Improvements for the anatomical characterization of insect neurons in whole mount: the use of cyanine-derived fluorophores and laser scanning confocal microscopy

Karen A. Mesce, Kathleen A. Klukas, T. Clark Brelje

Research output: Contribution to journalArticle

56 Scopus citations

Abstract

The optical sectioning capability of the laser scanning confocal microscope was utilized to image dye-filled neurons within whole-mounted insect ganglia. Specific pterothoracic interneurons, in the moth Manduca sexta, were retrogradely filled with Neurobiotin and subsequently visualized with a monoclonal anti-biotin conjugated with one of the following fluorophores: fluorescein, and the newly developed cyanines, Cy3.18 (Cy3) and Cy5.18 (Cy5). Overall, the Cy5 fluorophore was best suited for imaging insect neurons within ganglia. This new methodology allowed us to identify and characterize morphologically a collection of descending multisegmental interneurons with large or small diameter somata. A variety of larger molecular weight (10000 daltons) tracers was also used to examine the possibility of nonselective filling of neurons with Neurobiotin, possibly through gap junctions. We also investigated the usefulness of Cy3 and Cy5 as fluorophores for transmitter immunostaining of neurons in whole mount. Neurons immunoreactive for serotonin and the neuropeptides, FMR Famide and SCP b, were imaged in the brain and the pterothoracic ganglion. The central projections of some of these immunoreactive neurons were imaged in their entirety.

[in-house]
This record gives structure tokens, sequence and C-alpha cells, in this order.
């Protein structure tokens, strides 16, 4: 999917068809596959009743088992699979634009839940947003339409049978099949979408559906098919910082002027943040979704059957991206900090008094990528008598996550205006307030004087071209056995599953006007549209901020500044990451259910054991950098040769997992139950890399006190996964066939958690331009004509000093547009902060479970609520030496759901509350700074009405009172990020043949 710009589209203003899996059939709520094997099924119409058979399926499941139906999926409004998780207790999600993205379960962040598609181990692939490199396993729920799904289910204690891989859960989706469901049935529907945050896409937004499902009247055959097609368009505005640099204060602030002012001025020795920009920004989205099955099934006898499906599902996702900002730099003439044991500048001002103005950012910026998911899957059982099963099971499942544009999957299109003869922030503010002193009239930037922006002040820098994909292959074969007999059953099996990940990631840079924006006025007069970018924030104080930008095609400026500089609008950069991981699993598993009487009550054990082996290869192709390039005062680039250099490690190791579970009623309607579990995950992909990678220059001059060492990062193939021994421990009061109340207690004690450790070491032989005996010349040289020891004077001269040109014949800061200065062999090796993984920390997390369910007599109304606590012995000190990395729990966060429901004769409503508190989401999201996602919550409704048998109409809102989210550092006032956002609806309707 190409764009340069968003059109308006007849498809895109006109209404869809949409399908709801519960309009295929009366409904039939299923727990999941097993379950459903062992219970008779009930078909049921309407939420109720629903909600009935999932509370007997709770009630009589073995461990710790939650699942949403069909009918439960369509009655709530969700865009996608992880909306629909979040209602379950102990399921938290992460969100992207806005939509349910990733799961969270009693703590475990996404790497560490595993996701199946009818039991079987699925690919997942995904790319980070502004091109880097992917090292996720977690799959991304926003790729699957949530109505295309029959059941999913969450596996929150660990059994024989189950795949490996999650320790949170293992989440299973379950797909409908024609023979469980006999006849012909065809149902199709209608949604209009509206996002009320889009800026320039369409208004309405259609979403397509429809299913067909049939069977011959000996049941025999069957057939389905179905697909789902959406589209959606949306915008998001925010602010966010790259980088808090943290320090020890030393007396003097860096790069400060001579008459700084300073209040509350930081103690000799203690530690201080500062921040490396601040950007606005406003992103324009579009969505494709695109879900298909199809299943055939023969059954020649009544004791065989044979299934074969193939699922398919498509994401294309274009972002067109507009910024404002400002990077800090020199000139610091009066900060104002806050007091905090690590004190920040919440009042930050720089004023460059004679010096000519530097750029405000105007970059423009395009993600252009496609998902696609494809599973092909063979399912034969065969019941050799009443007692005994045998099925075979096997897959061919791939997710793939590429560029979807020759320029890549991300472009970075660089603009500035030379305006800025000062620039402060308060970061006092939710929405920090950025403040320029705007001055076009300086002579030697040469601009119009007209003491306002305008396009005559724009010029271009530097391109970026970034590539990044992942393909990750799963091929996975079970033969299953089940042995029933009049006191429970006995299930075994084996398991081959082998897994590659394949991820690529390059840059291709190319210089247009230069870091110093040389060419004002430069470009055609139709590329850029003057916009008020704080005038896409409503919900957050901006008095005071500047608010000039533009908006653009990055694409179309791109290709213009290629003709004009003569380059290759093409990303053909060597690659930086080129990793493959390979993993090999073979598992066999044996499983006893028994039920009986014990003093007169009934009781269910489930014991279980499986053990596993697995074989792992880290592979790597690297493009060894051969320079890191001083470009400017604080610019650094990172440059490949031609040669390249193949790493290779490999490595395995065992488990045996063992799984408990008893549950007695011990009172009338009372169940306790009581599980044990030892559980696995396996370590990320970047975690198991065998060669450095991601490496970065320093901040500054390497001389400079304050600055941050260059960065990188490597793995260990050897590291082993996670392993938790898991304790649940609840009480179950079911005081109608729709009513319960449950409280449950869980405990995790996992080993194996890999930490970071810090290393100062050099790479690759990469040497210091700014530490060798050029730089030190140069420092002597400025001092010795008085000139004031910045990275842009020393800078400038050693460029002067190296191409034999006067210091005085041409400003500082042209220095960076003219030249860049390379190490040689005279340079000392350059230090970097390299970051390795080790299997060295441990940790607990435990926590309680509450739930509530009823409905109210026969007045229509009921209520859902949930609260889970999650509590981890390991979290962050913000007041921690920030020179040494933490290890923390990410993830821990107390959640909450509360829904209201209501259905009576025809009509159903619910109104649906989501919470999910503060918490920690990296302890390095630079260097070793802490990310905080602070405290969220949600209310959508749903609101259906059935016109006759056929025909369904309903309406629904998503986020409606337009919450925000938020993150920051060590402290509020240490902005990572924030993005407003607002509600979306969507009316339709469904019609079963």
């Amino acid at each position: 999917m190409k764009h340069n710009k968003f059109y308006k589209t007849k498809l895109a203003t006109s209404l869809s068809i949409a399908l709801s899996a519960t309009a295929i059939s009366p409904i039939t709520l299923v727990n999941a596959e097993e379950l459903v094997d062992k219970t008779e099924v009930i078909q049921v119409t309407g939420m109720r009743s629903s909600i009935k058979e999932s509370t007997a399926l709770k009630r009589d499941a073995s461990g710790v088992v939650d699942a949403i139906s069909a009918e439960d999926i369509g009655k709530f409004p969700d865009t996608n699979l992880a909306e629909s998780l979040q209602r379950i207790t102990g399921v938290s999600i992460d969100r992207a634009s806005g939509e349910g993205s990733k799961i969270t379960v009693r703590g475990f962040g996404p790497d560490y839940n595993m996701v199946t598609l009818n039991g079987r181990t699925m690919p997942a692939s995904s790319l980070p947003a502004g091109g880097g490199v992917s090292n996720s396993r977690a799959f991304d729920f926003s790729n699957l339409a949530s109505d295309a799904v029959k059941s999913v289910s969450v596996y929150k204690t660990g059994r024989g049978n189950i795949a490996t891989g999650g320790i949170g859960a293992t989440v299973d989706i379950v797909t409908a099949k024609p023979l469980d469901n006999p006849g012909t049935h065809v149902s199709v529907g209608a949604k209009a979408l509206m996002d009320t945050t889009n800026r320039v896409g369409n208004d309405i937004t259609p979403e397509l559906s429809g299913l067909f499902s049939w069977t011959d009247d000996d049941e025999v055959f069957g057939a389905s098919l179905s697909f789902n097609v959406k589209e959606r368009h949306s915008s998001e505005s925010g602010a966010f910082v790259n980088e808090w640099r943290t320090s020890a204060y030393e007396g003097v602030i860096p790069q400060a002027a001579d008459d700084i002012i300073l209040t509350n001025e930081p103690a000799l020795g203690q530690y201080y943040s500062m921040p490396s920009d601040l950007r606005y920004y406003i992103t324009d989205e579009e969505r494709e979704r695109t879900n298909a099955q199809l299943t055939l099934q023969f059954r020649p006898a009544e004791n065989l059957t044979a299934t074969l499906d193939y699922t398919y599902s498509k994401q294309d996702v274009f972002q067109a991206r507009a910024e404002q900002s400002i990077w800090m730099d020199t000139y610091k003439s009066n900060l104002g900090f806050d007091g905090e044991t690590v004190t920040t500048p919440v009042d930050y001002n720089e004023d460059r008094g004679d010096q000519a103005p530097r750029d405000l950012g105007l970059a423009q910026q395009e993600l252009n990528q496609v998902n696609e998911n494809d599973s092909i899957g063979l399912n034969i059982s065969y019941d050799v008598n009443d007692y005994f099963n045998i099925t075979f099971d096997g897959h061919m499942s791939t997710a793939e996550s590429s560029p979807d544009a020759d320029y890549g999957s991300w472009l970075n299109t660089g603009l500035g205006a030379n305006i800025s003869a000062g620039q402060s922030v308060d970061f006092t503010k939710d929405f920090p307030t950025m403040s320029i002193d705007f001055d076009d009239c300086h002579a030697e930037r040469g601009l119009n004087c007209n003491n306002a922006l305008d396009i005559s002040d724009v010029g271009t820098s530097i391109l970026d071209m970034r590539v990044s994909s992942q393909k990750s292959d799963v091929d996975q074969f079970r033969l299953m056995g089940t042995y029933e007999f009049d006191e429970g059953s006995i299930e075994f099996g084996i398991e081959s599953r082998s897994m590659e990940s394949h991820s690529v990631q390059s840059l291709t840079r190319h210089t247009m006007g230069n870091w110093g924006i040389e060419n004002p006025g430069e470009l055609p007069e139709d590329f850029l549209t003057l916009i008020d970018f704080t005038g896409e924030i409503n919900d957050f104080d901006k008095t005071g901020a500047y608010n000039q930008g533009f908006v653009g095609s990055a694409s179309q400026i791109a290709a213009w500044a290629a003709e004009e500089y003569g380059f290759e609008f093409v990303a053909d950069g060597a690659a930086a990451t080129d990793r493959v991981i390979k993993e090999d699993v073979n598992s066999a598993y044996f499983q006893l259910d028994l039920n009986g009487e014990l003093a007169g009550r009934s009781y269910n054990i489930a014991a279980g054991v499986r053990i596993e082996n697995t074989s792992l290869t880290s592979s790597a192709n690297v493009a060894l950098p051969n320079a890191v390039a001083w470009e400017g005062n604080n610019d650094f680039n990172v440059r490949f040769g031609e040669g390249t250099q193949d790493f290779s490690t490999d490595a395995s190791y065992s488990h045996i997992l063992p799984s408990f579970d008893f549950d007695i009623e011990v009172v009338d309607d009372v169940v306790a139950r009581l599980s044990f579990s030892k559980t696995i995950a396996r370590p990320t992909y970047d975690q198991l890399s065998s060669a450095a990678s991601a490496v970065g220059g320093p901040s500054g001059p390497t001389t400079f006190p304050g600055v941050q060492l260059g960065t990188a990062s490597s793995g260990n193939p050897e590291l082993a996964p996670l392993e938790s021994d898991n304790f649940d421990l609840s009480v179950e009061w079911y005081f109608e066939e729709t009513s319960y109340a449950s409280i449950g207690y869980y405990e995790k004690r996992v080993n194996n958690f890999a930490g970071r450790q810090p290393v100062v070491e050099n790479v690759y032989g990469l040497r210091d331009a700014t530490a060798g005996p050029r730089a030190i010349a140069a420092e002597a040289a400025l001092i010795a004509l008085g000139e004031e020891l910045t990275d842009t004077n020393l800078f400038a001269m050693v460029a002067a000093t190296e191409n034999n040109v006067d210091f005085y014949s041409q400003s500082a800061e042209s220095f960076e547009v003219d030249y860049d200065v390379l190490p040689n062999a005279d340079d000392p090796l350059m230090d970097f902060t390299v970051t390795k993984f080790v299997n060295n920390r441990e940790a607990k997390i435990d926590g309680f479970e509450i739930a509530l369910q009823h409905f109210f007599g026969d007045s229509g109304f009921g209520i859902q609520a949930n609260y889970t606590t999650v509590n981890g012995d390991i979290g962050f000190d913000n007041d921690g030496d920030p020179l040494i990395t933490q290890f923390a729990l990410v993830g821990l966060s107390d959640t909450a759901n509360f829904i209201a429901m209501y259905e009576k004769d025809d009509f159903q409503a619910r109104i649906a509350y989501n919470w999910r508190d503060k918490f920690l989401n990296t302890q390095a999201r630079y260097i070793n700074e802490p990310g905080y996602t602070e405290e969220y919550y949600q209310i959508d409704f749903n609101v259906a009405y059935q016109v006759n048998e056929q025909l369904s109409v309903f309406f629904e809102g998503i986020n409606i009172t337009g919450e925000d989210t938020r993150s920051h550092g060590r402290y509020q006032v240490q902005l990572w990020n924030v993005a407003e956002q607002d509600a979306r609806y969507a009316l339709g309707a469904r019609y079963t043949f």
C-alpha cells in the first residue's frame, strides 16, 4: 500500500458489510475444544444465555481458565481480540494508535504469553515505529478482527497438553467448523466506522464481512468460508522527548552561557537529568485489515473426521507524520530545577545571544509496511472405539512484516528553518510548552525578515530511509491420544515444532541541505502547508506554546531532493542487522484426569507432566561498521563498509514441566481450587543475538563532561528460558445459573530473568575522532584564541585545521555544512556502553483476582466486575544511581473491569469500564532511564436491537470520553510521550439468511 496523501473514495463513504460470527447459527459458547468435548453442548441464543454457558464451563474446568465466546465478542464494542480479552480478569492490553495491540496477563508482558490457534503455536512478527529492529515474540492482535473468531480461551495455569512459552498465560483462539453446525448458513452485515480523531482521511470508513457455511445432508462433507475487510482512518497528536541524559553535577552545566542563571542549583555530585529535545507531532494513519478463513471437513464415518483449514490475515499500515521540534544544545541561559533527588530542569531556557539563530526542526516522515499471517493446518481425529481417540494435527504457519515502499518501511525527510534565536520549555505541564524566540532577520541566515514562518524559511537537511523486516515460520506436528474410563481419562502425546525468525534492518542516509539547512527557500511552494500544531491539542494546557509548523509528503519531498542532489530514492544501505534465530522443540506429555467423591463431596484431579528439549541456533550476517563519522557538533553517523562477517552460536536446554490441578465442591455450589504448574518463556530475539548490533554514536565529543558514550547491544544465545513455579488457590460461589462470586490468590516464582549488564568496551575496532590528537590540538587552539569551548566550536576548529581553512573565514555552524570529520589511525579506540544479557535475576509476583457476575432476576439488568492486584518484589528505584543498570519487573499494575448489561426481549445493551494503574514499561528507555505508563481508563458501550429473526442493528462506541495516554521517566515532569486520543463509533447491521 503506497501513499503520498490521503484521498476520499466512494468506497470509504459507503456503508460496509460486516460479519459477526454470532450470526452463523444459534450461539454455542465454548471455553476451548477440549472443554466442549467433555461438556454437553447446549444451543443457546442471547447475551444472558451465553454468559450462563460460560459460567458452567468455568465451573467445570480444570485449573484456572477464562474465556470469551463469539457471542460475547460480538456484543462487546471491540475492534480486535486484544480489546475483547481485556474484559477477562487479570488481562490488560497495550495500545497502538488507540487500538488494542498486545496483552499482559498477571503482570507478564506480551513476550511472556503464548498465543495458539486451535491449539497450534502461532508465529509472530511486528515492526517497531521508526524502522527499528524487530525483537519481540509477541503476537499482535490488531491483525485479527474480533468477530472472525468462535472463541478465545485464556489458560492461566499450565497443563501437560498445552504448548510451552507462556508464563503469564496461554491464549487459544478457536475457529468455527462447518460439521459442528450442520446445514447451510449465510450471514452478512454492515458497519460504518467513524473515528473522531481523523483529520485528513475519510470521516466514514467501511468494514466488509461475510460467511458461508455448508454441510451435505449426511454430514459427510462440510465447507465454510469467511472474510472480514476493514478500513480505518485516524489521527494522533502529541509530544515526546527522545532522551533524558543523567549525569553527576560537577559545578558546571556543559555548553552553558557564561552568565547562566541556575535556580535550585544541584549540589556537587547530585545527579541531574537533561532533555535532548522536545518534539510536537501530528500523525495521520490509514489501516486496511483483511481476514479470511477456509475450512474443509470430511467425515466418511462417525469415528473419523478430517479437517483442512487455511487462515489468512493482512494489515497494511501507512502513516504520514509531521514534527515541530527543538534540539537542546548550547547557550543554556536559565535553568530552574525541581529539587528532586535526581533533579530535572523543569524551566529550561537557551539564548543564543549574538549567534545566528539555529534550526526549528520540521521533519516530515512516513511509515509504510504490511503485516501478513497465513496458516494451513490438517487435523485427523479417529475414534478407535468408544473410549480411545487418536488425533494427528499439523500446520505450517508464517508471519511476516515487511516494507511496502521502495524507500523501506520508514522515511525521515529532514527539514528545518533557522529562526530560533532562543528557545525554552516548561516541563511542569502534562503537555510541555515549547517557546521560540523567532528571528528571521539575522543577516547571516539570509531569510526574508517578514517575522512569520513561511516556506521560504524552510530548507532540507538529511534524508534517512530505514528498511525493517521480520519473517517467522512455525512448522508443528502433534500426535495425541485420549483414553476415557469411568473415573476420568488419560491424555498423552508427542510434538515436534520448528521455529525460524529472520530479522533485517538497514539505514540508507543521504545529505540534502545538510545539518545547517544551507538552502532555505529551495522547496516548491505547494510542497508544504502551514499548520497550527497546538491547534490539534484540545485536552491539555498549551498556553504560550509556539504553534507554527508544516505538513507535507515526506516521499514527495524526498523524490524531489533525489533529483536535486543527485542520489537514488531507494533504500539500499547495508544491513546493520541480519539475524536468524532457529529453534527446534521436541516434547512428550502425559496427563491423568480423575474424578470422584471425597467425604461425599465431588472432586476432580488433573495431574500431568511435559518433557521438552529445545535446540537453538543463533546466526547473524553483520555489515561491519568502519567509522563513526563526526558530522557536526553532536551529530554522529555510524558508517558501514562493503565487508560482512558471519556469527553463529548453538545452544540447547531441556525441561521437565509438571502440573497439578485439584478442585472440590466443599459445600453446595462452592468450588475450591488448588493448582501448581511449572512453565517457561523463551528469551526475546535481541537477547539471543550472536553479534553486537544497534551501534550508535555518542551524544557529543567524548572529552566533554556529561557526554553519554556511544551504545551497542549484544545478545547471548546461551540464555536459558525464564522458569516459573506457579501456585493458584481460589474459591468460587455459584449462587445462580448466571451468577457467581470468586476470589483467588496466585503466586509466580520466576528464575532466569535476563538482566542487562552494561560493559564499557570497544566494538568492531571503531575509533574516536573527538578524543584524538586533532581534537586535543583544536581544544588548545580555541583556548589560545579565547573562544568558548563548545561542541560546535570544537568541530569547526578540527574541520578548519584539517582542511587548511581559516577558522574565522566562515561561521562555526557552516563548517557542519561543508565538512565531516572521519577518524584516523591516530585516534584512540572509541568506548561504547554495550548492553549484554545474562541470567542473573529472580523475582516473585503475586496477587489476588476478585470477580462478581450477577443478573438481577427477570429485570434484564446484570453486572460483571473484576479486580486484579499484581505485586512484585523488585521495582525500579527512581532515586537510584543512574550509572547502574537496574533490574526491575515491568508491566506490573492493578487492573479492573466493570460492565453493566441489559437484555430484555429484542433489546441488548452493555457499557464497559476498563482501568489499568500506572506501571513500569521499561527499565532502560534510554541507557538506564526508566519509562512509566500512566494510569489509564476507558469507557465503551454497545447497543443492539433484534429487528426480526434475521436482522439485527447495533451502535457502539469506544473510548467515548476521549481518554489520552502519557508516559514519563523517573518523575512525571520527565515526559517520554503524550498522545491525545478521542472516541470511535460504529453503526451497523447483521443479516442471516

Original languageEnglish (US)
Pages (from-to)381-397
Number of pages17
JournalCell & Tissue Research
Volume271
Issue number3
DOIs
StatePublished - Mar 1 1993

Keywords

  • Descending interneurons
  • FMR Famide
  • Immunocytochemistry
  • Insect nervous system
  • Manduca sexta (Insecta)
  • Neurobiotin
  • SCP b
  • Serotonin

Fingerprint Dive into the research topics of 'Improvements for the anatomical characterization of insect neurons in whole mount: the use of cyanine-derived fluorophores and laser scanning confocal microscopy'. Together they form a unique fingerprint.

  • Cite this